Sweaty Betty and Trinny London on how to build a tech stack for success

Last week, the Retail Connections team caught up with a panel of digital commerce leaders to explore how retailers can build the tech stacks needed for success.  Speaking on the IRX Main Stage, gym wear brand Sweaty Betty’s CTO, Simon Pakenham-Walsh, D2C beauty brand Trinny London’s CTO, Taher Khaliq, and Founder and CEO of Patchworks, David Wiltshire, discussed the key elements and capabilities needed to build an agile architecture to drive forward growth and performance.

Build the tech that will deliver the business’ vision

“First you need to understand the business’ USP so you can ensure that the tech stack you are building will complement the organisation, its culture, its goals and its objectives,” Trinny London’s Khaliq told the audience.  He suggested that how you define the business goals and vision should be your first point of call in defining the tech roadmap to achieve them.

Building a value chain also proved an integral stage in developing a successful tech stack for Sweaty Betty’s Pakenham-Walsh.  He shared an example which ran from the Data Platform to the Customer Data Platform, which in turn powered the segmentation of customer insights to drive personalisation, and improve CX.  This would then drive increased click through rates (CTRs) and build out bigger basket sizes and Average Order Value (AOV).  He put it that you can’t begin to start talking about tech to drive up CTRs or AOV without that value chain in place.

Composition is key: Composable commerce and the building blocks for scale

Khaliq’s advice was to ensure you could build flexibility into the programme at the outset, saying retailers should “ensure that you have allowed yourself space for evolution within the roadmap, and that means not tying yourself to one tech stack.”

He nodded to when Trinny London first launched, and the challenge they faced was growing the customer base.  They were so successful in rapidly scaling their customers, that they quickly recognised their current platform wouldn’t be able to survive in two years’ time.  In response, they broke down the tech roadmap in to iterative stages in order to evolve as the business needed.  “You will also need to assess what you can buy versus what you will want to build, understanding that you will need open API architecture to scale,” he added.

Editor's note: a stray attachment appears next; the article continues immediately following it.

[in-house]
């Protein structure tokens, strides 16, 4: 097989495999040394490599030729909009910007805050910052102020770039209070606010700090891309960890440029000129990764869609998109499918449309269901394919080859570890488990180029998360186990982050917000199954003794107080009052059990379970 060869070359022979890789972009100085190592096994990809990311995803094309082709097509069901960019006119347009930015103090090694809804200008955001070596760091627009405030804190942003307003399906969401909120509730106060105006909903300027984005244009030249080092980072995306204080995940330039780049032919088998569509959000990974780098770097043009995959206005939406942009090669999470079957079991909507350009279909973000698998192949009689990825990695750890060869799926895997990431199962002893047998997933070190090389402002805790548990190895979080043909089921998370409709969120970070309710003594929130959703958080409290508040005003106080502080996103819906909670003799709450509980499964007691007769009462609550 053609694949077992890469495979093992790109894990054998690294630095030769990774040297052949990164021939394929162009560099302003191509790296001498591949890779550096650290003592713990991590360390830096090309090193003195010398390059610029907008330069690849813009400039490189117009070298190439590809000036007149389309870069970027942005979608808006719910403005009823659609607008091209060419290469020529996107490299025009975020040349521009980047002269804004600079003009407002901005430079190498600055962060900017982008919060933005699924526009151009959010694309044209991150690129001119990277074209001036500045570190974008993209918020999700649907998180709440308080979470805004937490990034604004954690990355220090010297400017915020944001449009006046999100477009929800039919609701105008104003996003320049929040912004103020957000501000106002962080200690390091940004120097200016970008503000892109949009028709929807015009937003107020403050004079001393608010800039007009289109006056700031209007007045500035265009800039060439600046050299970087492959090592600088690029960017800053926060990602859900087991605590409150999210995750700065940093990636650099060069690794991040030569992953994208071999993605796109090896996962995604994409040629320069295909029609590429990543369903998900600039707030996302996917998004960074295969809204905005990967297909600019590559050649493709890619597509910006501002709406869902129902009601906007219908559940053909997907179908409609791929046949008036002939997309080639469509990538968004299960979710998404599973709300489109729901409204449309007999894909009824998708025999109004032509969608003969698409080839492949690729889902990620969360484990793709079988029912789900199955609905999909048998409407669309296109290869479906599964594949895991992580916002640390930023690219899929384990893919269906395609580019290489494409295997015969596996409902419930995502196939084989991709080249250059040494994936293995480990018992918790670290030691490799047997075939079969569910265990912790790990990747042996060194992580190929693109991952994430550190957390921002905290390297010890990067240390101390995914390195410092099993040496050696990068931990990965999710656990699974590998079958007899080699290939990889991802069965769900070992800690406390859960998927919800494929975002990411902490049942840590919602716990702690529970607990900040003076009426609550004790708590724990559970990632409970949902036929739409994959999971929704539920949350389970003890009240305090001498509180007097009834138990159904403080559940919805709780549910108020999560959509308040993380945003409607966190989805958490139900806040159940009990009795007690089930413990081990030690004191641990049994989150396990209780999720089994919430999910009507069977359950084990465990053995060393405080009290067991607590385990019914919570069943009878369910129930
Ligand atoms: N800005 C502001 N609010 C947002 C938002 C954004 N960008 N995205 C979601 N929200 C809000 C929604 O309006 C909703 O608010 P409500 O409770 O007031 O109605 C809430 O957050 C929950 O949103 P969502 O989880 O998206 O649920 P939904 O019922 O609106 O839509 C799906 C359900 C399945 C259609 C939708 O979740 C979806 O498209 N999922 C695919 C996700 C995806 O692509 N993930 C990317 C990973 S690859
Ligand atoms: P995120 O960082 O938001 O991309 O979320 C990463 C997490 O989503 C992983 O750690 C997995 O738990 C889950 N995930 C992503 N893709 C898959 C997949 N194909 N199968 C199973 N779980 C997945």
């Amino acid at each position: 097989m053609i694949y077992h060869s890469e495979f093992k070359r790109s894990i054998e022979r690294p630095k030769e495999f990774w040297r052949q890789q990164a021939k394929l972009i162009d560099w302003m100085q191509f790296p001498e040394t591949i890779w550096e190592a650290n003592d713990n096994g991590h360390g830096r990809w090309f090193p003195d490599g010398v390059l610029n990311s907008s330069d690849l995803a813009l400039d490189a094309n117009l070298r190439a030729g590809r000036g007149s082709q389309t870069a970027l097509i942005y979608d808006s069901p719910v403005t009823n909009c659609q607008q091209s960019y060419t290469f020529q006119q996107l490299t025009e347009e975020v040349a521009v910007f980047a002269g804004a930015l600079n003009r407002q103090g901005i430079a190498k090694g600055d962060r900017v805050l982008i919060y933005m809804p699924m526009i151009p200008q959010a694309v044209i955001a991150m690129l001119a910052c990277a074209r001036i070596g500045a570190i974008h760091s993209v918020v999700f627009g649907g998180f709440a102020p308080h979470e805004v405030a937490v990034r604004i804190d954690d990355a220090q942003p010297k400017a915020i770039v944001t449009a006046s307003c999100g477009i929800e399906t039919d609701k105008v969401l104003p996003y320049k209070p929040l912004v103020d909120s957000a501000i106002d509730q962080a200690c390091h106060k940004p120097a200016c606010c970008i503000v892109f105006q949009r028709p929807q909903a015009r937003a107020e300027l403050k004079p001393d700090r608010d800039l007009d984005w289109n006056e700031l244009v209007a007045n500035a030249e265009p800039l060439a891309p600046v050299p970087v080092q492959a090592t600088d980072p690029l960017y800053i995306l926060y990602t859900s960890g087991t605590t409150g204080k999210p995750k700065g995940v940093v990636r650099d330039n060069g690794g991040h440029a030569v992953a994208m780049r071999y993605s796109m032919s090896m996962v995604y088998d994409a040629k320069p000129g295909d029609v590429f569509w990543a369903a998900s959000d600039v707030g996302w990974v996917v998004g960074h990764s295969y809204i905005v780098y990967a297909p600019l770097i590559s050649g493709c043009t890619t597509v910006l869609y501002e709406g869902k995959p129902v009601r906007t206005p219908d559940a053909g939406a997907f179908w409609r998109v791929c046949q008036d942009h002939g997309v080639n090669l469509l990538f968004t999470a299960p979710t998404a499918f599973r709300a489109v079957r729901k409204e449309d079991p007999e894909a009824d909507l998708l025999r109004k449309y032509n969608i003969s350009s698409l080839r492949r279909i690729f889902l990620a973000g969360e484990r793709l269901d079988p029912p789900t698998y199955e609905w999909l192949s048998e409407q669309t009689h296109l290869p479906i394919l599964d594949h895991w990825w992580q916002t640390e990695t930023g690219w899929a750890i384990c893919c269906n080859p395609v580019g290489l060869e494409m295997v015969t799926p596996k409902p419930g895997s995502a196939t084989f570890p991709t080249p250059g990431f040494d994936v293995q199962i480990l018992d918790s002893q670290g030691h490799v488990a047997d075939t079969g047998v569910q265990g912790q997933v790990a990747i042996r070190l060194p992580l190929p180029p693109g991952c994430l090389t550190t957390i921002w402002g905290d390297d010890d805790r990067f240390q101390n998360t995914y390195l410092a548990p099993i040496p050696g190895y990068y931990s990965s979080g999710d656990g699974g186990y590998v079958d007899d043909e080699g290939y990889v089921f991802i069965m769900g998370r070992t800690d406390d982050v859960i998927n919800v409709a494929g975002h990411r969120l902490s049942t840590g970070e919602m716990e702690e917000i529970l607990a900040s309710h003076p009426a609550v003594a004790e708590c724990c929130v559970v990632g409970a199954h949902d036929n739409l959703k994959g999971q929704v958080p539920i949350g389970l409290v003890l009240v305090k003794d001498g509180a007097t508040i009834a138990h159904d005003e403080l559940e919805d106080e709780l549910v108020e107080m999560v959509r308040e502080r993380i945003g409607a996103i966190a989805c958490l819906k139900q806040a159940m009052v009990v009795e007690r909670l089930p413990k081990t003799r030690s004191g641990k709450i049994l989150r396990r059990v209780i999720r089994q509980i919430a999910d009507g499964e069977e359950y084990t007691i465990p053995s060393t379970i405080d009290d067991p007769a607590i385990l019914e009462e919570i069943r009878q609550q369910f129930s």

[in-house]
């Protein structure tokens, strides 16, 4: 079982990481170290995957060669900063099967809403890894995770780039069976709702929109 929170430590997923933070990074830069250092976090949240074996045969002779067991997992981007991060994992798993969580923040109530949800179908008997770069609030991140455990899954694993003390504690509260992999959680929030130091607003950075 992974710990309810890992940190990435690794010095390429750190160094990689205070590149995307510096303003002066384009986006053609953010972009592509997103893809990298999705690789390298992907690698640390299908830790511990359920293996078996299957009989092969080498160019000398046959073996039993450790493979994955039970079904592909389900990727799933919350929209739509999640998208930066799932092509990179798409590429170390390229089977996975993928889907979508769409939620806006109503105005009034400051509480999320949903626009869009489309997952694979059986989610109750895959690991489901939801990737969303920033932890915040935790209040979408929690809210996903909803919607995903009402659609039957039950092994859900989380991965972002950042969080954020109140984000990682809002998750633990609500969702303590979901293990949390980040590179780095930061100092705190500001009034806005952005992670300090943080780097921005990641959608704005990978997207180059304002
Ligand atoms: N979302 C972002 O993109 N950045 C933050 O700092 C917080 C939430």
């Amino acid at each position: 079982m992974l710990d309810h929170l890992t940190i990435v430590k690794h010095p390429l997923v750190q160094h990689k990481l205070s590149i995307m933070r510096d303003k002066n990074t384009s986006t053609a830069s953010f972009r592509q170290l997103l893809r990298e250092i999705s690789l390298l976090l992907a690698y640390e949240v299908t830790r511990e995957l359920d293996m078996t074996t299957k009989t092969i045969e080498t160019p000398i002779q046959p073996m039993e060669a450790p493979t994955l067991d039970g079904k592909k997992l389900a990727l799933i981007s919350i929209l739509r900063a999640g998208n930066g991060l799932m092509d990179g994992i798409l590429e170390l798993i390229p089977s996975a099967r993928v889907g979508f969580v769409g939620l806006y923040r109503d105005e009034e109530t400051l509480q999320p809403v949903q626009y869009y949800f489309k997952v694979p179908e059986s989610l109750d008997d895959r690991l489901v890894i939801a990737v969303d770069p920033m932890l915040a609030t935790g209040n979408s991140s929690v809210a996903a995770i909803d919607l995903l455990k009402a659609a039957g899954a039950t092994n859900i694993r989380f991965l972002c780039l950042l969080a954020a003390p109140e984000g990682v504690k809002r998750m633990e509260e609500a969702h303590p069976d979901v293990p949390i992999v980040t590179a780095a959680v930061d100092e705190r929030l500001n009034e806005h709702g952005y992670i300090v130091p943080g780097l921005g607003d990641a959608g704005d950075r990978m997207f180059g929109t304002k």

“As a multichannel retailer, we need to ensure that we have a unified set of touchpoints and that the data flow – and quality – is available from the central platform to each end state system,” Pakenham-Walsh told us.

“We need to ensure that data quality is there to move that information all the way through to the end customer touchpoint.  We use composable commerce so we can build a roadmap for each of those elements of the stack.”

Start with the customer and work backwards

For David Wiltshire, Founder and CEO of Patchworks, the leading integration platform provider, tech stacks need to be reverse engineered from the customer.  He advocated starting with the customer first and then working backwards so that every element of the tech capabilities support and enhance the shopper’s experience.

He also pointed to composable architecture, suggesting that those developing tech stacks should ask themselves how the infrastructure will be able to cope and scale in 5 years’ time, whether it can support internationalisation and offer customer support where needed regardless of global time zones.

People, not technology, drive success

The panel also suggested that it was the power of the innovators – the people behind the tech – rather than in the innovations or solutions themselves, that would drive forwards success.

“It’s the people behind the tech, not the tech itself, that will drive CX.  The tech stack is simply based on the brains of those who built it.  So, you need to understand that you can have the perfect technology roadmap, but if the people round the table aren’t innovators or up to the task, it’s not going to have a good outcome.”

Taher Khaliq, CTO, Trinny London

Another important element is simplicity, Pakenham-Walsh told the panel.  Keeping it simple by “ensuring that there are the right partners and right people involved, and that they all understand the priorities when it comes to building out the tech stack” would be key to delivering tech that would deliver for the business – both now and in the future.

Sweaty Betty, Trinny London and Patchworks were speaking at IRX, which co-located with DTX and UCX at London’s Excel on the 12 and 13 October.  For further information about future events, webinars and roundtables run by IRX, Internet Retailing’s event arm, visit: Events – Internet Retailing.

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